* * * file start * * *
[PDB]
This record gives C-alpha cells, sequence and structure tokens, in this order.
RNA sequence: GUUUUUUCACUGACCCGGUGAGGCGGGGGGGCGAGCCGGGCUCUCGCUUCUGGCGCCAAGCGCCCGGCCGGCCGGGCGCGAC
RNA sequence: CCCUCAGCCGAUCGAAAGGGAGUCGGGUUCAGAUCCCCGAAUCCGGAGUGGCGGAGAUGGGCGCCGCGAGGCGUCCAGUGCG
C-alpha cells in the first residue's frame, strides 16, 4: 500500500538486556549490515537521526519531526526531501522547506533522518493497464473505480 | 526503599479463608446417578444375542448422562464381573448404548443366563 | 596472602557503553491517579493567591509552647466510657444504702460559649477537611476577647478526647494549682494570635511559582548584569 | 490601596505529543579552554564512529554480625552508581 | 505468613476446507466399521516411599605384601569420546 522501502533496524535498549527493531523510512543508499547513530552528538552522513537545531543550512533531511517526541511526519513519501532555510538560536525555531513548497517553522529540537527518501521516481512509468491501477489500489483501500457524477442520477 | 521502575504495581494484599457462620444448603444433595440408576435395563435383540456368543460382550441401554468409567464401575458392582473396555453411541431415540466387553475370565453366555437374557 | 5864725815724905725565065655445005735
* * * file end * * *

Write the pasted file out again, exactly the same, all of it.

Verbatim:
[PDB]
This record gives C-alpha cells, sequence and structure tokens, in this order.
RNA sequence: GUUUUUUCACUGACCCGGUGAGGCGGGGGGGCGAGCCGGGCUCUCGCUUCUGGCGCCAAGCGCCCGGCCGGCCGGGCGCGAC
RNA sequence: CCCUCAGCCGAUCGAAAGGGAGUCGGGUUCAGAUCCCCGAAUCCGGAGUGGCGGAGAUGGGCGCCGCGAGGCGUCCAGUGCG
C-alpha cells in the first residue's frame, strides 16, 4: 500500500538486556549490515537521526519531526526531501522547506533522518493497464473505480 | 526503599479463608446417578444375542448422562464381573448404548443366563 | 596472602557503553491517579493567591509552647466510657444504702460559649477537611476577647478526647494549682494570635511559582548584569 | 490601596505529543579552554564512529554480625552508581 | 505468613476446507466399521516411599605384601569420546 522501502533496524535498549527493531523510512543508499547513530552528538552522513537545531543550512533531511517526541511526519513519501532555510538560536525555531513548497517553522529540537527518501521516481512509468491501477489500489483501500457524477442520477 | 521502575504495581494484599457462620444448603444433595440408576435395563435383540456368543460382550441401554468409567464401575458392582473396555453411541431415540466387553475370565453366555437374557 | 5864725815724905725565065655445005735